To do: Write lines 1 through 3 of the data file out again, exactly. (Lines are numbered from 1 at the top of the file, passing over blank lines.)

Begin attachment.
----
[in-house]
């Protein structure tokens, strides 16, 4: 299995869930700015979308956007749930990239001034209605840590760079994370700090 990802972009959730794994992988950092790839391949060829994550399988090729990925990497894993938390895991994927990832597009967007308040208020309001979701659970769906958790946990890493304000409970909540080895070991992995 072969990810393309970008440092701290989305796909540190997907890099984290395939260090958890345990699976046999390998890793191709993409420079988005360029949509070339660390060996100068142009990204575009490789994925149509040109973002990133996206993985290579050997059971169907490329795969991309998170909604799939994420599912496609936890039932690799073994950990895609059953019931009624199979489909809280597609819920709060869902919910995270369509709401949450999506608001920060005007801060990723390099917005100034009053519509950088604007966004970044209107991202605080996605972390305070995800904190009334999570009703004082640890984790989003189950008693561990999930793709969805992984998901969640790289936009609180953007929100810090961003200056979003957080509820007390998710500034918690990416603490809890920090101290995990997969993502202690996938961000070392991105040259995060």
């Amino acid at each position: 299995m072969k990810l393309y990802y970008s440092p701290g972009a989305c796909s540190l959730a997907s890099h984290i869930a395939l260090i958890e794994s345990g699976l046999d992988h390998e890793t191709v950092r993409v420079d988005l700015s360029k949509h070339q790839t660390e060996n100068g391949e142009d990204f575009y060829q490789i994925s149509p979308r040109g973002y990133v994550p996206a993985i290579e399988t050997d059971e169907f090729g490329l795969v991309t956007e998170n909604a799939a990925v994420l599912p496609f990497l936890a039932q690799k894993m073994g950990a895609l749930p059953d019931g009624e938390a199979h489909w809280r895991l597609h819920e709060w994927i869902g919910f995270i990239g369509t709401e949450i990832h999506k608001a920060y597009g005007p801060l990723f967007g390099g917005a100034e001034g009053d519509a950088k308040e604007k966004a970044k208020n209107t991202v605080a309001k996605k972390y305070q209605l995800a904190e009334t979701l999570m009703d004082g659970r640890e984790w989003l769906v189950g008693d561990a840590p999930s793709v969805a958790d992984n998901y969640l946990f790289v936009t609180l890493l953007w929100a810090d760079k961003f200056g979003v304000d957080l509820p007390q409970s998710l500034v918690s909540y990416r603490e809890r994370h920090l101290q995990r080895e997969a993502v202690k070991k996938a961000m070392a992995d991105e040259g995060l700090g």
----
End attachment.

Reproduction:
[in-house]
């Protein structure tokens, strides 16, 4: 299995869930700015979308956007749930990239001034209605840590760079994370700090 990802972009959730794994992988950092790839391949060829994550399988090729990925990497894993938390895991994927990832597009967007308040208020309001979701659970769906958790946990890493304000409970909540080895070991992995 072969990810393309970008440092701290989305796909540190997907890099984290395939260090958890345990699976046999390998890793191709993409420079988005360029949509070339660390060996100068142009990204575009490789994925149509040109973002990133996206993985290579050997059971169907490329795969991309998170909604799939994420599912496609936890039932690799073994950990895609059953019931009624199979489909809280597609819920709060869902919910995270369509709401949450999506608001920060005007801060990723390099917005100034009053519509950088604007966004970044209107991202605080996605972390305070995800904190009334999570009703004082640890984790989003189950008693561990999930793709969805992984998901969640790289936009609180953007929100810090961003200056979003957080509820007390998710500034918690990416603490809890920090101290995990997969993502202690996938961000070392991105040259995060």
């Amino acid at each position: 299995m072969k990810l393309y990802y970008s440092p701290g972009a989305c796909s540190l959730a997907s890099h984290i869930a395939l260090i958890e794994s345990g699976l046999d992988h390998e890793t191709v950092r993409v420079d988005l700015s360029k949509h070339q790839t660390e060996n100068g391949e142009d990204f575009y060829q490789i994925s149509p979308r040109g973002y990133v994550p996206a993985i290579e399988t050997d059971e169907f090729g490329l795969v991309t956007e998170n909604a799939a990925v994420l599912p496609f990497l936890a039932q690799k894993m073994g950990a895609l749930p059953d019931g009624e938390a199979h489909w809280r895991l597609h819920e709060w994927i869902g919910f995270i990239g369509t709401e949450i990832h999506k608001a920060y597009g005007p801060l990723f967007g390099g917005a100034e001034g009053d519509a950088k308040e604007k966004a970044k208020n209107t991202v605080a309001k996605k972390y305070q209605l995800a904190e009334t979701l999570m009703d004082g659970r640890e984790w989003l769906v189950g008693d561990a840590p999930s793709v969805a958790d992984n998901y969640l946990f790289v936009t609180l890493l953007w929100a810090d760079k961003f200056g979003v304000d957080l509820p007390q409970s998710l500034v918690s909540y990416r603490e809890r994370h920090l101290q995990r080895e997969a993502v202690k070991k996938a961000m070392a992995d991105e040259g995060l700090g």